City Hall turnover both challenge and opportunity


When Ocean Morisset, who has been photographing Peekskill for the past 8 years, was asked to reflect on the city he’s come to love, he said we are going through growing pains. As any parent or teenager will tell you, growing pains hurt because they can be acute and at times frustrating. We are naturally impatient to be on the way to something new and we want to skip the intermediate stages which need to be traveled through before we enter a different phase of maturity. 

Growing pains can be mitigated when those experiencing them are prepared and know what to expect.  It helps if there are steady hands guiding the process of growth. And that’s where we find ourselves in this city we call home. A change in leadership at City Hall is scary when we are undergoing rapid growth.  With the departure of City Manager Andy Stewart and last month’s vacancy of the corporation counsel (effectively the city’s on-staff attorney), it might be natural to panic about the direction the city is going in, especially in light of the multiple projects in the pipeline funded by the $10 million state grant that will dramatically change how the city looks.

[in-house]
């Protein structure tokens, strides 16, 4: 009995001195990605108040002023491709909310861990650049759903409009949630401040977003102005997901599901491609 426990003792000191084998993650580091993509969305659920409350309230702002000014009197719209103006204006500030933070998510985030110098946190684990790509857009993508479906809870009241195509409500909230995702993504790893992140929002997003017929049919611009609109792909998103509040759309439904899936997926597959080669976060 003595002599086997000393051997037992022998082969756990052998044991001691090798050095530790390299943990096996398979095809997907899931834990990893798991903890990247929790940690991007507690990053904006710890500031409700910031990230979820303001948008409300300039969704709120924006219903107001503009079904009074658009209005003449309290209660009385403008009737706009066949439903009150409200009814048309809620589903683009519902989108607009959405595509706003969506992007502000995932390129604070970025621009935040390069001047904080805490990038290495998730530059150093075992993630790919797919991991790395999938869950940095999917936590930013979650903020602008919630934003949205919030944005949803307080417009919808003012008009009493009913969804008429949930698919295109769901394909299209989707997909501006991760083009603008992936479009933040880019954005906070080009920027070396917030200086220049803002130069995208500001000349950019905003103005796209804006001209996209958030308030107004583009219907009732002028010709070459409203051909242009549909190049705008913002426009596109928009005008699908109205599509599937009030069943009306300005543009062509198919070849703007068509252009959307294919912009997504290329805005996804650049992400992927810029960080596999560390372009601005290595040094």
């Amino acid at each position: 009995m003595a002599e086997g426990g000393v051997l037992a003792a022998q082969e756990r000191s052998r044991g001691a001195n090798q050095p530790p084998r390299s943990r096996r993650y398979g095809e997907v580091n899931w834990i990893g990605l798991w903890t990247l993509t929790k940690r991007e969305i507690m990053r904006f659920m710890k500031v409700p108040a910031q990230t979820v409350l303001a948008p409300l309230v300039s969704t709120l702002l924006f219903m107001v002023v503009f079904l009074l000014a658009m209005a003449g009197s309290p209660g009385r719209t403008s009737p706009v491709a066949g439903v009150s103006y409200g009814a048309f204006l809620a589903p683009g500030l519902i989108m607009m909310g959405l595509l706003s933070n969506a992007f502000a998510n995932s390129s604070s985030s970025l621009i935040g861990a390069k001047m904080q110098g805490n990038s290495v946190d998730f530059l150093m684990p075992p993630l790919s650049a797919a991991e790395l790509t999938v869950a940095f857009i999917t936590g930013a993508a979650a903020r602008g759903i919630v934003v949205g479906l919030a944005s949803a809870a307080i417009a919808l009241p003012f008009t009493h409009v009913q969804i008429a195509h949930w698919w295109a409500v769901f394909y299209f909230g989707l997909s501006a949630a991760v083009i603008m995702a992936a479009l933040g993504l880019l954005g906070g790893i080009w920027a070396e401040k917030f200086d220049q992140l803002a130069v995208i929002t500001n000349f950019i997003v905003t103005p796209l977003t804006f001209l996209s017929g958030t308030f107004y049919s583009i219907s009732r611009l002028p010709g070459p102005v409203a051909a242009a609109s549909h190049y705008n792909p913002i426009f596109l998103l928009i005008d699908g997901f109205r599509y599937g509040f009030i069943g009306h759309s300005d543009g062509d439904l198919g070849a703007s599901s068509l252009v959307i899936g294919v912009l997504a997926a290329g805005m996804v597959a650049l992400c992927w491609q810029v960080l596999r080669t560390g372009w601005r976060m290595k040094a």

The capable people who are ‘acting’ for both those positions – Comptroller Matt Alexander and Acting Corporation Counsel Tim Kramer are seasoned professionals who can contribute to a seamless transition. Alexander, who was mayor of Wappinger Falls for 14 years before he came to Peekskill in October of 2020, filled in for months when Stewart was recovering from a devastating accident last year. The village of Wappinger Falls does not have a city manager form of government; rather the mayor is the administrator and the political leader. Alexander was most recently Peekskill’s acting city manager for two weeks in December when Stewart was on vacation. During that time a new mayor was sworn into office at a large gathering at the Central Firehouse. The event went off without a hitch. He also has the vantage point of seeing the city through the lens of managing government finances, which is beneficial as we expand and require more services for residents.  

On the Council’s agenda for Monday night will be the discussion about appointing  Kramer as the Corporation Counsel. This is good news. The former corporation counsel was often criticized for putting obstacles in the way of projects. A city’s corporation counsel must surely weigh risks to protect the city, but also needs to help find ways to facilitate projects, not just impede them. We hope that Mr. Kramer – if appointed – will more often be in the latter camp.

Growing pains, when handled gently and with patience, strengthen those going through them. The result is a more dynamic, inclusive and vibrant city.